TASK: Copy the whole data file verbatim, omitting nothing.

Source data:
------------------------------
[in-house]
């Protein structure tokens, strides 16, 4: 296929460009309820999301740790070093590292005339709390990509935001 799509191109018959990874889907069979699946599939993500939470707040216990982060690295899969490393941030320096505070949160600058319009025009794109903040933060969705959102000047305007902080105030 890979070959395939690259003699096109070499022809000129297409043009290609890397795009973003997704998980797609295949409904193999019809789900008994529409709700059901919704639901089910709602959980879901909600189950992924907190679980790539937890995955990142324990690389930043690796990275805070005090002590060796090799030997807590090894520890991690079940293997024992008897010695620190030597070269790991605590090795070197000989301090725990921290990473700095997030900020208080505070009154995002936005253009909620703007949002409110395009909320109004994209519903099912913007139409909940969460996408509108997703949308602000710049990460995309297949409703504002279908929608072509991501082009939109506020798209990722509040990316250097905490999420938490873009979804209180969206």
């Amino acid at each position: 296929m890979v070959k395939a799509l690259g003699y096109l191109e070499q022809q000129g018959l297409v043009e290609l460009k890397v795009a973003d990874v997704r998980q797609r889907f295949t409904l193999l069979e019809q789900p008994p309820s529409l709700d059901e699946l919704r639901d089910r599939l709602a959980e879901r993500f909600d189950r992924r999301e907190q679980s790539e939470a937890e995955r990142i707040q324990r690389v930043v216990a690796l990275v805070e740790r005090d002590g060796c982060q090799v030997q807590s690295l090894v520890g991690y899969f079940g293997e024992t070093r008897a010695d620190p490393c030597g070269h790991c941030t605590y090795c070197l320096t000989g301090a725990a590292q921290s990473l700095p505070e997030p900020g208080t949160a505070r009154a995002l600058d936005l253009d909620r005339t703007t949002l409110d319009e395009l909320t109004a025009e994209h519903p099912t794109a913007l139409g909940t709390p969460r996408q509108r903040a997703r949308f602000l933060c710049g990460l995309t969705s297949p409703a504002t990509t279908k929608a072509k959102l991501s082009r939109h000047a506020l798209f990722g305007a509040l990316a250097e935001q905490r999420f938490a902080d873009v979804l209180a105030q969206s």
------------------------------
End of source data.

[in-house]
């Protein structure tokens, strides 16, 4: 296929460009309820999301740790070093590292005339709390990509935001 799509191109018959990874889907069979699946599939993500939470707040216990982060690295899969490393941030320096505070949160600058319009025009794109903040933060969705959102000047305007902080105030 890979070959395939690259003699096109070499022809000129297409043009290609890397795009973003997704998980797609295949409904193999019809789900008994529409709700059901919704639901089910709602959980879901909600189950992924907190679980790539937890995955990142324990690389930043690796990275805070005090002590060796090799030997807590090894520890991690079940293997024992008897010695620190030597070269790991605590090795070197000989301090725990921290990473700095997030900020208080505070009154995002936005253009909620703007949002409110395009909320109004994209519903099912913007139409909940969460996408509108997703949308602000710049990460995309297949409703504002279908929608072509991501082009939109506020798209990722509040990316250097905490999420938490873009979804209180969206």
């Amino acid at each position: 296929m890979v070959k395939a799509l690259g003699y096109l191109e070499q022809q000129g018959l297409v043009e290609l460009k890397v795009a973003d990874v997704r998980q797609r889907f295949t409904l193999l069979e019809q789900p008994p309820s529409l709700d059901e699946l919704r639901d089910r599939l709602a959980e879901r993500f909600d189950r992924r999301e907190q679980s790539e939470a937890e995955r990142i707040q324990r690389v930043v216990a690796l990275v805070e740790r005090d002590g060796c982060q090799v030997q807590s690295l090894v520890g991690y899969f079940g293997e024992t070093r008897a010695d620190p490393c030597g070269h790991c941030t605590y090795c070197l320096t000989g301090a725990a590292q921290s990473l700095p505070e997030p900020g208080t949160a505070r009154a995002l600058d936005l253009d909620r005339t703007t949002l409110d319009e395009l909320t109004a025009e994209h519903p099912t794109a913007l139409g909940t709390p969460r996408q509108r903040a997703r949308f602000l933060c710049g990460l995309t969705s297949p409703a504002t990509t279908k929608a072509k959102l991501s082009r939109h000047a506020l798209f990722g305007a509040l990316a250097e935001q905490r999420f938490a902080d873009v979804l209180a105030q969206s």